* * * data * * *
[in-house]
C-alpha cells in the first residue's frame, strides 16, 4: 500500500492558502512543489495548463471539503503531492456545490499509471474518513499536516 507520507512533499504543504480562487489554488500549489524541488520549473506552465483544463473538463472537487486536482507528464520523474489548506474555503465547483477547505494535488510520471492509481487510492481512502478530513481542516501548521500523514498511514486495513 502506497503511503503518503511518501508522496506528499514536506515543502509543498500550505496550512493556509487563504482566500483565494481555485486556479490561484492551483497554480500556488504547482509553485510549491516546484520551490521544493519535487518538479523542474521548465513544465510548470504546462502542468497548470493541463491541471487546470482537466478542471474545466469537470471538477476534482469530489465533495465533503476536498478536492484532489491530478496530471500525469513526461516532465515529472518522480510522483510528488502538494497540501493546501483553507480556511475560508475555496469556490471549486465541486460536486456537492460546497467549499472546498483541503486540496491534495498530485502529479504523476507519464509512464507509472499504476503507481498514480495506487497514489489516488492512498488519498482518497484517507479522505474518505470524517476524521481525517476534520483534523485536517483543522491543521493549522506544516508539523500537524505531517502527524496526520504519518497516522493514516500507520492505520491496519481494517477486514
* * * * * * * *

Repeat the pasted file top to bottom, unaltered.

[in-house]
C-alpha cells in the first residue's frame, strides 16, 4: 500500500492558502512543489495548463471539503503531492456545490499509471474518513499536516 507520507512533499504543504480562487489554488500549489524541488520549473506552465483544463473538463472537487486536482507528464520523474489548506474555503465547483477547505494535488510520471492509481487510492481512502478530513481542516501548521500523514498511514486495513 502506497503511503503518503511518501508522496506528499514536506515543502509543498500550505496550512493556509487563504482566500483565494481555485486556479490561484492551483497554480500556488504547482509553485510549491516546484520551490521544493519535487518538479523542474521548465513544465510548470504546462502542468497548470493541463491541471487546470482537466478542471474545466469537470471538477476534482469530489465533495465533503476536498478536492484532489491530478496530471500525469513526461516532465515529472518522480510522483510528488502538494497540501493546501483553507480556511475560508475555496469556490471549486465541486460536486456537492460546497467549499472546498483541503486540496491534495498530485502529479504523476507519464509512464507509472499504476503507481498514480495506487497514489489516488492512498488519498482518497484517507479522505474518505470524517476524521481525517476534520483534523485536517483543522491543521493549522506544516508539523500537524505531517502527524496526520504519518497516522493514516500507520492505520491496519481494517477486514